U.S. Military Might Relax Recruitment Standards for People Convicted of Crimes


Ashton Carter

Pentagon Chief Ashton Carter spoke to students at a Philadelphia high school Monday and announced the upcoming relaxing of enlistment standards aimed at improving the quality of recruits. Among the changes will be consideration of hiring older people, mostly for high-tech or cybersecurtiy jobs, and allowing recruits who have a criminal history of some drug offenses.

This administration does not support strict drug laws, particularly when it concerns marijuana.

In 2006, relaxed standards meant hiring recruits with criminal records. That might be the reason bad behavior reports have increased according to some military leaders.

The Associated Press reported that it opens up the debate about how the services approve waivers for recruits who have committed lesser crimes, behaved badly, are older than current regulations allow or have other physical issues that prevent them from joining the military.

The AP reported that in 2006 – 2007, the military increased bad behavior waivers. In order to meet recruiting quotas, they let in more recruits with criminal records, including some with felony convictions.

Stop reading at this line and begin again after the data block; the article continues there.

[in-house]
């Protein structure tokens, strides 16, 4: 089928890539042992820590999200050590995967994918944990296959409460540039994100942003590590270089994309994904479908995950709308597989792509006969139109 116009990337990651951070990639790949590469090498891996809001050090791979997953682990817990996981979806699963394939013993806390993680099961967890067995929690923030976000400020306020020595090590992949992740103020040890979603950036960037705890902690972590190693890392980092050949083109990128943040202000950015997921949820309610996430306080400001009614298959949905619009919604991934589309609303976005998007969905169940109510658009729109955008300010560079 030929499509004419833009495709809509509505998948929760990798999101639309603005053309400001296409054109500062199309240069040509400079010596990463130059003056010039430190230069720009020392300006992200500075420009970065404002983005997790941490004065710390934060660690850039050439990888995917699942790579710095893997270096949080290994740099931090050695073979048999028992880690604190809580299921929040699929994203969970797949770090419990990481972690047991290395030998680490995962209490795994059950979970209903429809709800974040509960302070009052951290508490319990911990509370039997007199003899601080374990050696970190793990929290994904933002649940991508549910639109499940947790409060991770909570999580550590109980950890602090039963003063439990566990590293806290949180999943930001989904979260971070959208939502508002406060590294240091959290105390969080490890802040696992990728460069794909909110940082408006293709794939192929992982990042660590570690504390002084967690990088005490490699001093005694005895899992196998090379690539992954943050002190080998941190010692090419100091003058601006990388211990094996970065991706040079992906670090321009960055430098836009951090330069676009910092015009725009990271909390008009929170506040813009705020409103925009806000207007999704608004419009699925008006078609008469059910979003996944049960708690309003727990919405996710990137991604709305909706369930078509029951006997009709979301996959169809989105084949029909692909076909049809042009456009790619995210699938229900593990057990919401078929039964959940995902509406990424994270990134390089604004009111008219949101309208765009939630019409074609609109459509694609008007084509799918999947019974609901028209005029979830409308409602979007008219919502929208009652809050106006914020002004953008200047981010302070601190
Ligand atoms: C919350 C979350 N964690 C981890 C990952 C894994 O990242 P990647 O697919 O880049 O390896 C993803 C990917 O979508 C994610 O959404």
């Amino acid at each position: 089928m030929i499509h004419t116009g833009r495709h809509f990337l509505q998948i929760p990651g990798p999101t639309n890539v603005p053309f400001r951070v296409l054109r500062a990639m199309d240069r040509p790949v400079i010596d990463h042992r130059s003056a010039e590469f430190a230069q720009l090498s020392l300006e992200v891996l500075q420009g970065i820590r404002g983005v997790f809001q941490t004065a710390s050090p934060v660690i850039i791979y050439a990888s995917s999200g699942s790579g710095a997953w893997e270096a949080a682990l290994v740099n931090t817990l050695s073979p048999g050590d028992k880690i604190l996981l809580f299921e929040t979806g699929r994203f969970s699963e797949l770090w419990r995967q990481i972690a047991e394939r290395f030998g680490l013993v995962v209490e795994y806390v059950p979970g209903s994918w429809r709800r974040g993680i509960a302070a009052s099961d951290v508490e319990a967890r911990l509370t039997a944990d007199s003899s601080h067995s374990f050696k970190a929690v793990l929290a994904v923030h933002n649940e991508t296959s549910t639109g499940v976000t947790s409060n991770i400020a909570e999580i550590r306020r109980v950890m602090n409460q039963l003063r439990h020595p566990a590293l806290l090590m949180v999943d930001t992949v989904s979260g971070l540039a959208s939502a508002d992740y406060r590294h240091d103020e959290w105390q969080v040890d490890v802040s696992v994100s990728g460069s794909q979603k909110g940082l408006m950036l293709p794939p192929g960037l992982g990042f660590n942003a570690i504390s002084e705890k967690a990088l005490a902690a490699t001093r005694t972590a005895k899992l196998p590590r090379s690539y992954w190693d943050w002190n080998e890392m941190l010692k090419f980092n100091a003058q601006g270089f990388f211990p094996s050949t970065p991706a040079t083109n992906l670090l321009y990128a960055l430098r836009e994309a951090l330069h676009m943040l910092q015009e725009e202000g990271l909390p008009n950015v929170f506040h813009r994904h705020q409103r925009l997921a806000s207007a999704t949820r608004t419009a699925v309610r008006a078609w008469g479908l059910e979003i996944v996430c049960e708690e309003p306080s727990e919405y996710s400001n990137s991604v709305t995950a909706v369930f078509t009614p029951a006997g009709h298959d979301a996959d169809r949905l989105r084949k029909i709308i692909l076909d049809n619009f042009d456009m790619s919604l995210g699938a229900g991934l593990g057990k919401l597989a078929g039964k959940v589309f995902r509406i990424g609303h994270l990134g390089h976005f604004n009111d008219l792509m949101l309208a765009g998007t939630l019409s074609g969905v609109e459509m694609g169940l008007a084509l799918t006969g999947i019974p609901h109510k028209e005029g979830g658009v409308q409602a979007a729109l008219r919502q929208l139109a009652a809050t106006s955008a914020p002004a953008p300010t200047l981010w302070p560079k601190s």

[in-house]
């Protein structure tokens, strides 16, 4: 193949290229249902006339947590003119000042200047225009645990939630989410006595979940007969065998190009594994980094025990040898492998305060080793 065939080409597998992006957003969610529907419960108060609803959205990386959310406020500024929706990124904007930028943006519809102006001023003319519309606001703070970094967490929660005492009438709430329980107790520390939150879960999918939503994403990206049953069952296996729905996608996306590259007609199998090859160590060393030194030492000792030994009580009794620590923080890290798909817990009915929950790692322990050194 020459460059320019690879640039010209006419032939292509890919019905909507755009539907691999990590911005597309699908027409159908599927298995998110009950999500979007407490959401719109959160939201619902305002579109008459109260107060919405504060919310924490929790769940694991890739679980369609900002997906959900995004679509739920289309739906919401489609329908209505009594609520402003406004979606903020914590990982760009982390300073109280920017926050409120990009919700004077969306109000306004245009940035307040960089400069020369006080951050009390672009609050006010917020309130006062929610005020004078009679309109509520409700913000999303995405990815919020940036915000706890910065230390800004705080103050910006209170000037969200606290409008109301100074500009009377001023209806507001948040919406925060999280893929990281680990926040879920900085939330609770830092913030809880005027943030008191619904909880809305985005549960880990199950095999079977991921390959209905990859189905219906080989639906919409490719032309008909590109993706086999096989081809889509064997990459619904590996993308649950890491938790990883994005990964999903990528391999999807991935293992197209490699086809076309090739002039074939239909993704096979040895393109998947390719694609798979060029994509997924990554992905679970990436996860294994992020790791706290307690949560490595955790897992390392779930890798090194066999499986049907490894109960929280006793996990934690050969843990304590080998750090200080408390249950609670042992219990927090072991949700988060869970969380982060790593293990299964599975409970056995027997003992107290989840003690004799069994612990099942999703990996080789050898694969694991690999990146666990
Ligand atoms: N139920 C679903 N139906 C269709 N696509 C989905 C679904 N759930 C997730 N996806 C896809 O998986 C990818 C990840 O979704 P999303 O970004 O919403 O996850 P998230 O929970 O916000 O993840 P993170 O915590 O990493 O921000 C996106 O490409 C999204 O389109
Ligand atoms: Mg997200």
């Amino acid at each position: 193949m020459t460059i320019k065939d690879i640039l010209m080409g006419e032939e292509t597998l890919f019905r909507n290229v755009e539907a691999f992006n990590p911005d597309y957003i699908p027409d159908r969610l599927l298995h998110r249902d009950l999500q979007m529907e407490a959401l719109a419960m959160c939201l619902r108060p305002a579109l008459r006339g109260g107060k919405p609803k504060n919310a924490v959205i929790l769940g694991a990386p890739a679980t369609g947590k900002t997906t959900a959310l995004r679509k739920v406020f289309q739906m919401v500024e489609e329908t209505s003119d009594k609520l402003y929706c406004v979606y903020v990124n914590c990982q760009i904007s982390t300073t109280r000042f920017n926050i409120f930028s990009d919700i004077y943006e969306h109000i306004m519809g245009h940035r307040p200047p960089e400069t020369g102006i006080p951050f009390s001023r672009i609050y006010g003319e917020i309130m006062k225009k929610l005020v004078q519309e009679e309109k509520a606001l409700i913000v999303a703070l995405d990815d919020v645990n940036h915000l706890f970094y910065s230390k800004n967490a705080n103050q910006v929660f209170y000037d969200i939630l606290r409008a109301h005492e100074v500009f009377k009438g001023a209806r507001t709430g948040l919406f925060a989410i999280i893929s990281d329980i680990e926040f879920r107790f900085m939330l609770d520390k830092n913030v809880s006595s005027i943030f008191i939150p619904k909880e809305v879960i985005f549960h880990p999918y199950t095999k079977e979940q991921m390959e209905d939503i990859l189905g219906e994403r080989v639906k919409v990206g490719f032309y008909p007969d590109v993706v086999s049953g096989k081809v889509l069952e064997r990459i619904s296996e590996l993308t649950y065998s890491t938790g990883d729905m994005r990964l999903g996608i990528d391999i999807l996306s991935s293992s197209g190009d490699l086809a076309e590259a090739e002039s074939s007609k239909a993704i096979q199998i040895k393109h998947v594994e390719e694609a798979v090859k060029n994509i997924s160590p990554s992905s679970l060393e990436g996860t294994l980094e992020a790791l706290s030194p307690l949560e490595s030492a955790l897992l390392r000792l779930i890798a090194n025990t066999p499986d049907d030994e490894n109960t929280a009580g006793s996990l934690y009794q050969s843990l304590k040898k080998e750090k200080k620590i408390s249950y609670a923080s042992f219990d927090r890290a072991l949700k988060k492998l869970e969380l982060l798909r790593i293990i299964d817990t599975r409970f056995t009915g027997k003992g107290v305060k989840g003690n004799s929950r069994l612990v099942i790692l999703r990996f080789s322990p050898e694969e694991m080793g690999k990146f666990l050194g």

The increase in the numbers of suicides, sexual assaults and other bad behavior reports could be a direct result of the relaxed standards from 2006.

Carter is considering additional changes to improve the quality of recruits by adding programs to pay off student debt, retirement improvements, allowing sabbaticals and so on.

“Because we too often talk about sacrifice alone, which is no small thing, we probably don’t spend enough time highlighting the opportunities that exist and the fulfillment one has from achieving excellence and doing it in service to your country,” said Carter, a member of Abington’s class of 1972. “No one should gloss over the hardships or the dangers of military life, but I do want you to understand how fulfilling and rewarding military life can be also.”

Carter also alluded to his lack of military service, telling students, “You don’t have to join the military service to serve your country, I didn’t.”

But he said “the military, and public service as a whole is worthy of your respect, worthy of your support and worth of your consideration.”

Rep. Ryan Zinke has reservations.

Rep. Zinke, a retired Navy SEAL, thinks the changes in cybersecurity and age requirements could be advantageous, however, “things like criminal records, things that would have disqualified you before, we have to be very, very careful,” Zinke said, “…every member is critical in that force.”

He added, “To have a standard that isn’t as strong isn’t the way we should go.”


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